New Hadrian’s Wall turret discovered in Newcastle

It is one of the largest turrets yet discovered, and the only known example lying east of Newcastle.

The first Hadrian’s Wall turret to be identified in more than 40 years has been excavated in the Ouseburn area of Newcastle.

Known as ‘Turret 3A’, the structure was uncovered by Pre-Construct Archaeology during fieldwork ahead of the construction of new student accommodation. It is one of the largest turrets yet discovered, and the only known example lying east of Newcastle.

above The turret foundations and cippi pits within the berm.
The turret foundations and cippi pits within the berm. IMAGE: Pre-Construct Archaeology

The site was known to overlie the line of Hadrian’s Wall, but limited archaeological work in 1928 failed to locate any trace of the fortifications there. However, a subsequent evaluation in 2015 did uncover what was interpreted as the disturbed and heavily robbed remains of the Wall’s rubble core.

Now the latest phase of work on the site – funded by Property and Design Associates on behalf of Cassidy Group (Norris House) LLP – has located the north wall of Turret 3A at the north-eastern extent of the excavation area. Pre-Construct Archaeology’s Durham team uncovered the foundations of the north side of the turret (measuring 2.36-2.46m wide) and a section of Hadrian’s Wall’s curtain wall extending for c.12m. No internal floor surfaces had survived, and only one find – a single fragment of Roman tegula (roof tile) – was recovered from the turret, found within its foundations.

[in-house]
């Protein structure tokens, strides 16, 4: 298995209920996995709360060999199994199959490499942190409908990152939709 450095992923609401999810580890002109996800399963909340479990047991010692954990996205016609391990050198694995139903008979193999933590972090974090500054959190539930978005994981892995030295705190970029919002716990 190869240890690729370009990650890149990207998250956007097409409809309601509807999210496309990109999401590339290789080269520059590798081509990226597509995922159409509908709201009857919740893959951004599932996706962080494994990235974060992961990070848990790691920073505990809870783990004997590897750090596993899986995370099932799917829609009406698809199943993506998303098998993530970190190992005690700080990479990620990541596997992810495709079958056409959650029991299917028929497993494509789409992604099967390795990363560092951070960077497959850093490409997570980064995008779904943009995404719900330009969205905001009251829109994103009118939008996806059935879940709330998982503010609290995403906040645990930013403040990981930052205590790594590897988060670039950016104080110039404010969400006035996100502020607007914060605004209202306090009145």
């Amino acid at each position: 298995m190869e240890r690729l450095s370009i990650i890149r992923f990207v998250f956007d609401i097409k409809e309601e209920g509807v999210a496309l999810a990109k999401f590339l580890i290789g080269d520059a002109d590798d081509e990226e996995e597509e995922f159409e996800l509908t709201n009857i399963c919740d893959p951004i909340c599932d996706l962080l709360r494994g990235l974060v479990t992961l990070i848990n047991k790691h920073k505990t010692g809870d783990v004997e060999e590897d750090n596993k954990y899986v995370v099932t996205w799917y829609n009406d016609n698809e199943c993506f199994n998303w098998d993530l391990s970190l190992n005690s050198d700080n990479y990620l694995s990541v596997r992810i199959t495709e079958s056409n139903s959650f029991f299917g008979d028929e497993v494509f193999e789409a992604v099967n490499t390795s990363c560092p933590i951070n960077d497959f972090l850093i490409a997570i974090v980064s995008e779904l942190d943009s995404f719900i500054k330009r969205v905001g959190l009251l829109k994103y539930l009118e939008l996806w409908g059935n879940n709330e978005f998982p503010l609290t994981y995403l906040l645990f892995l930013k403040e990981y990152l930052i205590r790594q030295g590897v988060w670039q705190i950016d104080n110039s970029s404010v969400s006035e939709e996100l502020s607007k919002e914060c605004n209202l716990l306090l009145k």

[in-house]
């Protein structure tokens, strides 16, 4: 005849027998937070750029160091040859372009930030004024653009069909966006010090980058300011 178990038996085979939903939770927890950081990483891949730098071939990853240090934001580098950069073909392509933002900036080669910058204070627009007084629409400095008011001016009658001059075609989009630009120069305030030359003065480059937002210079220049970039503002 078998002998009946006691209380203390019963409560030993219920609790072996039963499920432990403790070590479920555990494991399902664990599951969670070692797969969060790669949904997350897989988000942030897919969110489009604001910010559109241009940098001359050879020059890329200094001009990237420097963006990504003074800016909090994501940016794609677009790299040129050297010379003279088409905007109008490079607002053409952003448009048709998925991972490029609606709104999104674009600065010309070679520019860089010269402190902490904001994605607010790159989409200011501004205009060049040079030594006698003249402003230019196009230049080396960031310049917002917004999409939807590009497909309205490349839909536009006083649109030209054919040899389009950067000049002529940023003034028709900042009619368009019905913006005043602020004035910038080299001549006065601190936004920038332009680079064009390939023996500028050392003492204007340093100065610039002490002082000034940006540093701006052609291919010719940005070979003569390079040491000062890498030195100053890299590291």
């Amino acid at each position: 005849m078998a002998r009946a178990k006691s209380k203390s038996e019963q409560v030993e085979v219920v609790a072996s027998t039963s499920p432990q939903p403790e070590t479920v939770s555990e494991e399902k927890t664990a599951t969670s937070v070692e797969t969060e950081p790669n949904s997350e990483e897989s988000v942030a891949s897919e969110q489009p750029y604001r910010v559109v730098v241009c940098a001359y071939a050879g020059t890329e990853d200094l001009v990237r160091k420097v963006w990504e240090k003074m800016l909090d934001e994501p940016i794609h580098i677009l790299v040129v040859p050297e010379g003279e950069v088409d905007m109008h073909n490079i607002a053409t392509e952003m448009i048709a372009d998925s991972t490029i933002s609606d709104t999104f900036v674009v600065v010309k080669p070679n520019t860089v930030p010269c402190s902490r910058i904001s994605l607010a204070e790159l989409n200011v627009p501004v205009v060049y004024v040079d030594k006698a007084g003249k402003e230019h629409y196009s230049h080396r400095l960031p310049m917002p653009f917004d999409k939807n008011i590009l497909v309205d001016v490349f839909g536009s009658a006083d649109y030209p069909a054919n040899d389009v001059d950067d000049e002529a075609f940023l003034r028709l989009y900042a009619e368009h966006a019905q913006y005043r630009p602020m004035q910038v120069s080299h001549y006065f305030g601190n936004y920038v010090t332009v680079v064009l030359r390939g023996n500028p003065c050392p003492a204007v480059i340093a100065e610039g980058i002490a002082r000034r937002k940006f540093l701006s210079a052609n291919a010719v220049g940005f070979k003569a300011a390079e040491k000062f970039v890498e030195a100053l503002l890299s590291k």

Other aspects of the frontier defences were also discovered at this time, including a 9m-long section of the defensive ditch running in front of the wall. This was found to be c.8m wide and 2m deep. Within the berm (the land between ditch and wall) was a cluster of pits – these were too small to have had a probable practical function as rubbish dumps or storage spaces, but they are thought to have been cippi – military obstacles designed to hold sharpened stakes.

It is the location of the turret that is the most instructive, however. Not only does it suggest that significant archaeological remains relating to Hadrian’s Wall can and do still survive in more built-up urban areas along its course, but it also deviates by some way from the expected positioning of such structures along the Roman frontier. Measurements taken from the known location of Milecastle 1 would indicate that the turret should have been located some way to the south-west of its actual site. This suggests that the positioning of Turret 3A away from this spot, on the top bank of a valley with a commanding view over the surrounding landscape, was deliberate, and that strategic interests had outweighed the original spacing scheme in its construction.

For more information about the excavation, see; we will bring you a fuller feature about the site in a future issue of CA.

TEXT: C Hilts